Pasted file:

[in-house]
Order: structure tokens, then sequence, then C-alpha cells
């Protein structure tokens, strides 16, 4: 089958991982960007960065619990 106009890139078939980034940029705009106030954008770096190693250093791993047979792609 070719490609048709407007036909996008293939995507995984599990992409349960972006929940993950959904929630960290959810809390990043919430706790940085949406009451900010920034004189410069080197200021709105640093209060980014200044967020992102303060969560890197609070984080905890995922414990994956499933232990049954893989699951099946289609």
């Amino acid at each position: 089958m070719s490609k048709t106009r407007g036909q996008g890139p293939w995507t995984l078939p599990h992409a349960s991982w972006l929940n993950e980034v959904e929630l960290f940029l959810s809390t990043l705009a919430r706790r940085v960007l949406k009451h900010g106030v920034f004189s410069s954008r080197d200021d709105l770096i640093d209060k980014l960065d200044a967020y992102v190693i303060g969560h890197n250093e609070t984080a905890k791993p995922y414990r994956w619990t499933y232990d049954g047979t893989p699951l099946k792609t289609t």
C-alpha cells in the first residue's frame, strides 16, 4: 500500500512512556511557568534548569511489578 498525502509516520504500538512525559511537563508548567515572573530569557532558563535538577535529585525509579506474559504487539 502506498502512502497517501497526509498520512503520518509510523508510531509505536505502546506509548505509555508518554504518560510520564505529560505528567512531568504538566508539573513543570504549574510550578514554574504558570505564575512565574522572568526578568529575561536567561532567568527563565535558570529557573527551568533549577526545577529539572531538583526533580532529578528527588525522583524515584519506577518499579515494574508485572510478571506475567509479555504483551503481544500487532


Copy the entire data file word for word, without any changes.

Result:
[in-house]
Order: structure tokens, then sequence, then C-alpha cells
């Protein structure tokens, strides 16, 4: 089958991982960007960065619990 106009890139078939980034940029705009106030954008770096190693250093791993047979792609 070719490609048709407007036909996008293939995507995984599990992409349960972006929940993950959904929630960290959810809390990043919430706790940085949406009451900010920034004189410069080197200021709105640093209060980014200044967020992102303060969560890197609070984080905890995922414990994956499933232990049954893989699951099946289609």
């Amino acid at each position: 089958m070719s490609k048709t106009r407007g036909q996008g890139p293939w995507t995984l078939p599990h992409a349960s991982w972006l929940n993950e980034v959904e929630l960290f940029l959810s809390t990043l705009a919430r706790r940085v960007l949406k009451h900010g106030v920034f004189s410069s954008r080197d200021d709105l770096i640093d209060k980014l960065d200044a967020y992102v190693i303060g969560h890197n250093e609070t984080a905890k791993p995922y414990r994956w619990t499933y232990d049954g047979t893989p699951l099946k792609t289609t």
C-alpha cells in the first residue's frame, strides 16, 4: 500500500512512556511557568534548569511489578 498525502509516520504500538512525559511537563508548567515572573530569557532558563535538577535529585525509579506474559504487539 502506498502512502497517501497526509498520512503520518509510523508510531509505536505502546506509548505509555508518554504518560510520564505529560505528567512531568504538566508539573513543570504549574510550578514554574504558570505564575512565574522572568526578568529575561536567561532567568527563565535558570529557573527551568533549577526545577529539572531538583526533580532529578528527588525522583524515584519506577518499579515494574508485572510478571506475567509479555504483551503481544500487532